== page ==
By Stephen Rex Brown
A federal appeals court ruled Thursday that an NYPD officer’s lawsuit against the department for retaliating against him after he complained of a quota system may proceed.
RELATED STORY: CONFIRMED — Ex-NYC Mayor Bloomberg and His Police Chief Are Liars - Said There Were No Stop and Frisk Quotas - They HAD QuotasThe order by the 2nd Circuit Court of Appeals found that Craig Matthews complaint about the system — which he said was color-coded and included a point systems for “good” summons — was protected by the First Amendment.
It reverses a 2013 ruling by Manhattan Federal Court Judge Paul Engelmayer who found Matthews spoke in his capacity as a police officer and public employee — a breach of protocol.
RELATED STORY: Hero Cop Blew the Lid Off of the NYPD's Racially Discriminatory "Stop-and-Frisk" Practices and he Backed Up his Claims with Audio Recordings Documenting "Stop-and-Frisk" Quotas“Today’s decision protects the ability of police officers to speak out against this kind of misconduct when they see it. New York City’s finest should be applauded when they expose abuse, not abused and retaliated against,” said NYCLU Associate Legal Director Christopher Dunn.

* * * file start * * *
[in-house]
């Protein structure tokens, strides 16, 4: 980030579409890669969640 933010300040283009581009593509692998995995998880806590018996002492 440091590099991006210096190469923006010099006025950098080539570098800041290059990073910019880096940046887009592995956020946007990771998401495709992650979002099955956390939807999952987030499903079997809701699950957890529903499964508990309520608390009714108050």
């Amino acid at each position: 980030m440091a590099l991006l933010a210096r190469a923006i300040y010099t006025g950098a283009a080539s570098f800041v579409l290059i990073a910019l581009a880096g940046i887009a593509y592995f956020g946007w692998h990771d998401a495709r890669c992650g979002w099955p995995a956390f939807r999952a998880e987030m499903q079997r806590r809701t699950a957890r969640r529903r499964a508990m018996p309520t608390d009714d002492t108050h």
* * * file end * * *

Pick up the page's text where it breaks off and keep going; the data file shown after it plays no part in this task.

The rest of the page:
Appeals Judge John Walker Jr., writing for the three-judge panel, said that the channel Matthews used to sound the alarm on the system — talking to the commanding officer of the 42nd Precinct in the Bronx — was also available to civilians.
“Matthews pursued the same avenue to complain about a precinct-wide policy as would a concerned civilian,” the ruling read. The case will now return to the lower court and proceed.
Matthews’ suit alleged that an elaborate quota system pitted cop against cop.